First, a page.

His 1974 paper “Must We Destroy in Order to Build?” addressed the issues facing those who loved the natural drama and beauty of their Sonoran homes. House-siting, materials palette, floor-level changes and structural solutions are harmoniously integrated with the rock formations and physical features surrounding a Jones-designed residence. Jones’ own residence is nestled within the northeastern boulders of Black Mountain. For nearly 50 years, he has made Carefree his home. He continues to work from his studio overlooking the broad expanse of this beautiful region. His most recent house, in the Nighthawk subdivision on Black Mountain, was completed in 2018.

Jones perceives how the world around us isn’t separated by interior and exterior dichotomies. He creates timeless architecture with a livable affinity for the extreme terrain in Arizona’s wilderness. He brings bedrock into dwelling spaces and puts homeowners into the living desert.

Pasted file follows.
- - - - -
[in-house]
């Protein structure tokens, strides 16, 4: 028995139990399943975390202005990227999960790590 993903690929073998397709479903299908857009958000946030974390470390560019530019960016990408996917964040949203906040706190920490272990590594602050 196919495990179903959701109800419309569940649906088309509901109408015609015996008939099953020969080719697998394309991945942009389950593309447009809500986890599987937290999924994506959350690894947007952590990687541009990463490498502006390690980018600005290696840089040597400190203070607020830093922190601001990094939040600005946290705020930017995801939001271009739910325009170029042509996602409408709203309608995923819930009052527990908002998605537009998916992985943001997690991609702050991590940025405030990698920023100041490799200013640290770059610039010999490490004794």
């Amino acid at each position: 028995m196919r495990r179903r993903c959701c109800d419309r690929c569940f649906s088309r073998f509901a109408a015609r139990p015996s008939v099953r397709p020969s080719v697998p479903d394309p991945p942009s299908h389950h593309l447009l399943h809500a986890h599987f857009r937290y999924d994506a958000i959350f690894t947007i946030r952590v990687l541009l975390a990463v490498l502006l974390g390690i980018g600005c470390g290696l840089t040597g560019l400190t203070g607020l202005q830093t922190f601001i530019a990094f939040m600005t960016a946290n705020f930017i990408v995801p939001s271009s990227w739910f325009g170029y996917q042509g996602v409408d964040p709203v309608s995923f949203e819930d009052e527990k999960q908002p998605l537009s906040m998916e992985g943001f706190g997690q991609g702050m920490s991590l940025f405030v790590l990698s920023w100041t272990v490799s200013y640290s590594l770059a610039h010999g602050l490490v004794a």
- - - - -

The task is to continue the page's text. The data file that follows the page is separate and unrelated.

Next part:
Experience the innovation and drama of Gerry Jones’ architectural design by touring six of his signature homes on the Cave Creek Museum’s The Gerry Jones Home Tour, March 8. [Read The Gerry Jones Home Tour, page 21.]

Photo: Loralei Lazurek, Images Arizona 

Cave Creek Museum Offers Free ‘Designing in the Desert’ Workshop

Cave Creek Museum with the Stamp Mill in the background.It’s in our DNA to build. From Lego castles to backyard clubhouses or indoor forts of chairs and blankets, the urge to create a space for our physical or imaginative selves is wonderfully strong.

“About 10 years ago, I did an after-school program ‘What is architecture? What isn’t?’ with grade school students that ran for eight weeks,’” said Michael P. Johnson, architect and Frank Lloyd Wright School of Architecture at Taliesin West faculty. “These kids would jump out of their seats with excitement!”

Johnson will lead an architectural design workshop for kids and their parents Sunday, Jan. 12, from 2pm to 4pm, as part of the free monthly Cave Creek Museum Kiwanis Family Sundays series. The workshop begins with a PowerPoint presentation and a five-piece kit of construction parts, so that each child will be able to make a building of their own design to take home.